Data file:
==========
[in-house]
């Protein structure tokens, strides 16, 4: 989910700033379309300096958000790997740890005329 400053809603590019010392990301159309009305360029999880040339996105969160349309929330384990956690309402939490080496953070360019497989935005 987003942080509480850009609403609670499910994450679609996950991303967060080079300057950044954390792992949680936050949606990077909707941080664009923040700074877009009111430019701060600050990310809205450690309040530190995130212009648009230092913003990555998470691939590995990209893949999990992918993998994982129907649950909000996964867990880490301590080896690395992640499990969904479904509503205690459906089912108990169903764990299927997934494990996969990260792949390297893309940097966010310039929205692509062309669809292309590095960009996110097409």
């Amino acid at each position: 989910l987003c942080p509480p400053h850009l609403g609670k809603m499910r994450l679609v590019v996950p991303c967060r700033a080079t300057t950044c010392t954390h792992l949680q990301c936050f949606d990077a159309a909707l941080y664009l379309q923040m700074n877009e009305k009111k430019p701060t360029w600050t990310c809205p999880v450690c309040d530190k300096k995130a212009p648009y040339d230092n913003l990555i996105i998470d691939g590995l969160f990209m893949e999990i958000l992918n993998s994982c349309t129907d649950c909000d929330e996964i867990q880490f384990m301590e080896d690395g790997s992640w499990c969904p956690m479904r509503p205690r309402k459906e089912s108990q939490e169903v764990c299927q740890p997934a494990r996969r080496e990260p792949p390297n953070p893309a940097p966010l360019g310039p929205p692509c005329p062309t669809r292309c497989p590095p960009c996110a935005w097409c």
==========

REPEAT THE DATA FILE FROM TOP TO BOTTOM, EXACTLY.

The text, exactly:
[in-house]
């Protein structure tokens, strides 16, 4: 989910700033379309300096958000790997740890005329 400053809603590019010392990301159309009305360029999880040339996105969160349309929330384990956690309402939490080496953070360019497989935005 987003942080509480850009609403609670499910994450679609996950991303967060080079300057950044954390792992949680936050949606990077909707941080664009923040700074877009009111430019701060600050990310809205450690309040530190995130212009648009230092913003990555998470691939590995990209893949999990992918993998994982129907649950909000996964867990880490301590080896690395992640499990969904479904509503205690459906089912108990169903764990299927997934494990996969990260792949390297893309940097966010310039929205692509062309669809292309590095960009996110097409």
């Amino acid at each position: 989910l987003c942080p509480p400053h850009l609403g609670k809603m499910r994450l679609v590019v996950p991303c967060r700033a080079t300057t950044c010392t954390h792992l949680q990301c936050f949606d990077a159309a909707l941080y664009l379309q923040m700074n877009e009305k009111k430019p701060t360029w600050t990310c809205p999880v450690c309040d530190k300096k995130a212009p648009y040339d230092n913003l990555i996105i998470d691939g590995l969160f990209m893949e999990i958000l992918n993998s994982c349309t129907d649950c909000d929330e996964i867990q880490f384990m301590e080896d690395g790997s992640w499990c969904p956690m479904r509503p205690r309402k459906e089912s108990q939490e169903v764990c299927q740890p997934a494990r996969r080496e990260p792949p390297n953070p893309a940097p966010l360019g310039p929205p692509c005329p062309t669809r292309c497989p590095p960009c996110a935005w097409c």